President Joe Biden made a key concession on corporate taxes during a meeting this week with Sen. Shelley Moore Capito (R-W.Va.), the top Republican negotiator on a legislative package aimed at overhauling national infrastructure.

Instead of raising the corporate tax to 28%, from its current 21%, to pay for new infrastructure projects, Biden proposed doing so by instituting a minimum corporate rate of 15% to address the fact that many of the largest corporations in America are able to avoid paying federal corporate income taxes entirely.

The news, first reported by The Washington Post, was confirmed by White House press secretary Jen Psaki during a Thursday press briefing.

“This should be completely acceptable to Republicans,” Psaki said, adding that if they reject the proposal, “it would mean having the view that these 50 corporations who don’t pay taxes shouldn’t pay any taxes at all.”

In addition to proposing an alternative way to help pay for the infrastructure package, Biden offered to bring the price tag to $1 trillion in new spending over eight years, down from an initial $2.2 trillion. That $1 trillion, however, would be in addition to a baseline $400 billion that lawmakers already agreed to spend on surface transportation over the next five years.

It’s not clear whether Republicans will go for Biden’s new offer or if they’ll offer another counter-proposal. The GOP has proposed far less in new federal spending, just $250 billion. And they argue any infrastructure spending total should include the $400 billion for surface transportation. Biden and Capito are scheduled to speak again on Friday, but time is running out for bipartisan talks as Democrats in the House prepare to mark up their own bill.

The Biden administration is also not taking the hike in the corporate tax rate off the table entirely, something Republicans are sure to weigh as they consider whether to support signing on to any bipartisan deal on infrastructure. Democrats could, for example, raise the corporate tax rate later to pay for other Biden proposals, such as child care and child tax credits.

Asked Thursday if he’s abandoned his plan to raise the corporate tax to 28%, Psaki said, “Absolutely not … He continues to believe corporations should pay more.”

Biden faces a steep uphill climb toward a bipartisan deal on infrastructure. Besides Capito, who is keeping Senate Minority Leader Mitch McConnell (R-Ky.) regularly informed of the talks, the president needs to sway nine other Republican senators to support a deal and avoid a filibuster.

“I don’t think that’s gonna appeal to members of my party, and I think it’ll be a hard sell to the Democrats,” McConnell said Thursday of including tax increases as a part of an infrastructure package. “Let’s reach an agreement on infrastructure that’s smaller, but still significant and fully paid for.”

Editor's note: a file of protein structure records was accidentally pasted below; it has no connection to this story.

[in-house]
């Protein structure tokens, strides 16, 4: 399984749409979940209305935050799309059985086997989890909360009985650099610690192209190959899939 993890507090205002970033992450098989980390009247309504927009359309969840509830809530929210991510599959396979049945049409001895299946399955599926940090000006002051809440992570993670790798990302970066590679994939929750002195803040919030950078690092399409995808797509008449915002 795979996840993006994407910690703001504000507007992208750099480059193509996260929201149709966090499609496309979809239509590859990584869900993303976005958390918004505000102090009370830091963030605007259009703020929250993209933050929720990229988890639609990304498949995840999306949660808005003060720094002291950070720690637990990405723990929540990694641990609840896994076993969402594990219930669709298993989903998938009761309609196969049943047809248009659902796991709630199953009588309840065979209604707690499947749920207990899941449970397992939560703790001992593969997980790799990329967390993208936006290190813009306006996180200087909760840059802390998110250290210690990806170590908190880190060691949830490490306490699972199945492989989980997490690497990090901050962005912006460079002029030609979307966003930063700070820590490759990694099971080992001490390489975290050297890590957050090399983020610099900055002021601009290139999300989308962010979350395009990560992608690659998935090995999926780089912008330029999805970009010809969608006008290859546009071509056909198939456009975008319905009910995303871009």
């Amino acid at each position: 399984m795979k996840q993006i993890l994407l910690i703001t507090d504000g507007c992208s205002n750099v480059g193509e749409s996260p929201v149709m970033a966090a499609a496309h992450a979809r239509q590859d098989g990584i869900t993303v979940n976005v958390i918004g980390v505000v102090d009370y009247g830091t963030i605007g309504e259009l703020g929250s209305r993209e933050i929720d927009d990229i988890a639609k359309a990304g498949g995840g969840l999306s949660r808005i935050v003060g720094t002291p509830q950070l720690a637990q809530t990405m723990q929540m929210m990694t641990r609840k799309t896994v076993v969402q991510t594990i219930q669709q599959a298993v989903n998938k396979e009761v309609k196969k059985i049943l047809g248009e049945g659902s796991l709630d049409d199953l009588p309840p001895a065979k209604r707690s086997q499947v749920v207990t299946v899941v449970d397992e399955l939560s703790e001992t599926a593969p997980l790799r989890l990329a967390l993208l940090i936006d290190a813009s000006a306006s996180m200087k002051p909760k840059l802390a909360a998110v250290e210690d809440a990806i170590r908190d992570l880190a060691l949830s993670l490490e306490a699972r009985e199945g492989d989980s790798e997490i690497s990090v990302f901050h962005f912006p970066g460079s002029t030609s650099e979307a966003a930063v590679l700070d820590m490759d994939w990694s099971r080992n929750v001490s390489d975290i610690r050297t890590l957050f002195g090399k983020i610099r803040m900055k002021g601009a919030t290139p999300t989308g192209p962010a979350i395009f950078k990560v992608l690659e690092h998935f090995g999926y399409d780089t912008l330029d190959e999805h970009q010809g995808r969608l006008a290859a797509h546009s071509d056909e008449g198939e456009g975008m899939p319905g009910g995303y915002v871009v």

Republicans lowered the corporate tax rate from 35 to 21% with the Tax Cuts and Jobs Act of 2017. That law also slashed individual tax rates, but because budget rules allowed them to increase the deficit only so much, the law’s individual provisions expire in 2025. Republicans made only the corporate changes permanent, and, in recent weeks, have talked about the corporate tax cuts as sacrosanct.

Democrats repeatedly hammered Republicans’ decision to permanently cut the corporate tax rate — while only temporarily cutting individual tax rates for the middle class, thus primarily helping the extremely wealthy — during the 2018 election cycle, which gave them control of the House.

Since then, Democrats have been more mealy mouthed about raising the rate back up to 35%. The Biden administration settled on 28% in its original infrastructure proposal to Congress.

Biden’s overture to Republicans, however, has rankled progressives lawmakers, who want to see corporate tax hikes pay for a slate of infrastructure projects and social welfare programs — from investments into electric cars to expanding access to child care.

“I disagree with the decision to remove the increase of the corporate tax rate from infrastructure discussions,” Rep. Ro Khanna (D-Calif.) said. “The American people overwhelmingly support making corporations pay their fair share.

“If increasing the corporate tax rate to 28% is removed from infrastructure discussions, then we must ensure that that increase is part of any reconciliation bill going forward,” Khanna said.

Senate Finance Committee Chairman Ron Wyden (D-Ore.) similarly warned that taking a corporate tax hike off the table may imperil other items on the Democrats’ agenda.

“Inadequate corporate tax revenue could leave many critical investments the American people care about off the table, and fall far short of the $2 trillion in corporate revenue called for in the president’s proposals,” Wyden said in a statement to HuffPost.

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